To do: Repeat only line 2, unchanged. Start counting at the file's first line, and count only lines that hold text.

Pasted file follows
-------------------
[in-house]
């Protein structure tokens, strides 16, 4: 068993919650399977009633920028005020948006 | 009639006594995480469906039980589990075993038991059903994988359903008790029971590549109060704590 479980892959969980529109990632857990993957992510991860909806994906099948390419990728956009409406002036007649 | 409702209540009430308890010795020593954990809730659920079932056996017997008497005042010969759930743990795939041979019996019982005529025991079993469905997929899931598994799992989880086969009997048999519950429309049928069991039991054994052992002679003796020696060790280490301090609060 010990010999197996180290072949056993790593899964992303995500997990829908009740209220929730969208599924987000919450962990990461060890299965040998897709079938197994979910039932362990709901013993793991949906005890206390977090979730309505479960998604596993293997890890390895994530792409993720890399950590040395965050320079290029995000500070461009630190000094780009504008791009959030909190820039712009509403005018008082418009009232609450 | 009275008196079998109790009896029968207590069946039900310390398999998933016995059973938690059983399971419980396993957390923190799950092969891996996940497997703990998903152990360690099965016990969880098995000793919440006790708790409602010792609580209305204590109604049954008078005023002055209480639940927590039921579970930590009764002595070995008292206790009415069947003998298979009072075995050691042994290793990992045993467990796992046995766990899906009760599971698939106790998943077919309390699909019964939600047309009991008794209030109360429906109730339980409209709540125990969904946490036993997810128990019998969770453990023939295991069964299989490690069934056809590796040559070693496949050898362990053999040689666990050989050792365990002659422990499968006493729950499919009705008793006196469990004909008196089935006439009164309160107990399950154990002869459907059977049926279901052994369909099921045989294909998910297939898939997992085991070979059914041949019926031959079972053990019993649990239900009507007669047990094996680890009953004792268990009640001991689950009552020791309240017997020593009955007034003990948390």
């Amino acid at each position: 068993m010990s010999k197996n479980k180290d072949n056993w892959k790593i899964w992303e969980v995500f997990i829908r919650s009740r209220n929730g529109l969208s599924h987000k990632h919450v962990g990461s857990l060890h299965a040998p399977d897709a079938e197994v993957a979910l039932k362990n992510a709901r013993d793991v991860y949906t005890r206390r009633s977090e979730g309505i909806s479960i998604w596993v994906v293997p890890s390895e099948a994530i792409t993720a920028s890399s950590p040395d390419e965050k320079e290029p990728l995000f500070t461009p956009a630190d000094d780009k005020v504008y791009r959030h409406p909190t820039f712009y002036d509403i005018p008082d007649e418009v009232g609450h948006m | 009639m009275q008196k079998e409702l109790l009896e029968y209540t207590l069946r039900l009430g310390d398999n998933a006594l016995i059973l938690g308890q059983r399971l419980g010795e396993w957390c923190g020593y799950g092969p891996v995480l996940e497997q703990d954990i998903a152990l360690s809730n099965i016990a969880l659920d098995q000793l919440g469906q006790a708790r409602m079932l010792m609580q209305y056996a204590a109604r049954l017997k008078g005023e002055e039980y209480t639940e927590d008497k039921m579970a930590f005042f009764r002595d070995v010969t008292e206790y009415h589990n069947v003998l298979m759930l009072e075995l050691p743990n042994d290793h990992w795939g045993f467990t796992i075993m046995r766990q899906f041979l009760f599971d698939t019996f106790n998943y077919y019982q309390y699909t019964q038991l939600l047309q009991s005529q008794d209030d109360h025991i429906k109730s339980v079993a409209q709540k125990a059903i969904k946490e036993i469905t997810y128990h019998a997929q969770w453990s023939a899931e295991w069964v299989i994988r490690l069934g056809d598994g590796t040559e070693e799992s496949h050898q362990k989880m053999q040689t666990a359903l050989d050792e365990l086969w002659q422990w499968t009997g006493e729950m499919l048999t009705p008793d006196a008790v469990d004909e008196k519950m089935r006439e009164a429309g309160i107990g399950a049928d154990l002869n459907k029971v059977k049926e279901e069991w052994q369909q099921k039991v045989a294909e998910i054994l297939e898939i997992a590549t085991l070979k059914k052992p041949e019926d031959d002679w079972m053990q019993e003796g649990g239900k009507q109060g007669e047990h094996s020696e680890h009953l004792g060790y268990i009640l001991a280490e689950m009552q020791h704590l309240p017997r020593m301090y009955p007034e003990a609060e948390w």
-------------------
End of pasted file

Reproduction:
């Protein structure tokens, strides 16, 4: 068993919650399977009633920028005020948006 | 009639006594995480469906039980589990075993038991059903994988359903008790029971590549109060704590 479980892959969980529109990632857990993957992510991860909806994906099948390419990728956009409406002036007649 | 409702209540009430308890010795020593954990809730659920079932056996017997008497005042010969759930743990795939041979019996019982005529025991079993469905997929899931598994799992989880086969009997048999519950429309049928069991039991054994052992002679003796020696060790280490301090609060 010990010999197996180290072949056993790593899964992303995500997990829908009740209220929730969208599924987000919450962990990461060890299965040998897709079938197994979910039932362990709901013993793991949906005890206390977090979730309505479960998604596993293997890890390895994530792409993720890399950590040395965050320079290029995000500070461009630190000094780009504008791009959030909190820039712009509403005018008082418009009232609450 | 009275008196079998109790009896029968207590069946039900310390398999998933016995059973938690059983399971419980396993957390923190799950092969891996996940497997703990998903152990360690099965016990969880098995000793919440006790708790409602010792609580209305204590109604049954008078005023002055209480639940927590039921579970930590009764002595070995008292206790009415069947003998298979009072075995050691042994290793990992045993467990796992046995766990899906009760599971698939106790998943077919309390699909019964939600047309009991008794209030109360429906109730339980409209709540125990969904946490036993997810128990019998969770453990023939295991069964299989490690069934056809590796040559070693496949050898362990053999040689666990050989050792365990002659422990499968006493729950499919009705008793006196469990004909008196089935006439009164309160107990399950154990002869459907059977049926279901052994369909099921045989294909998910297939898939997992085991070979059914041949019926031959079972053990019993649990239900009507007669047990094996680890009953004792268990009640001991689950009552020791309240017997020593009955007034003990948390």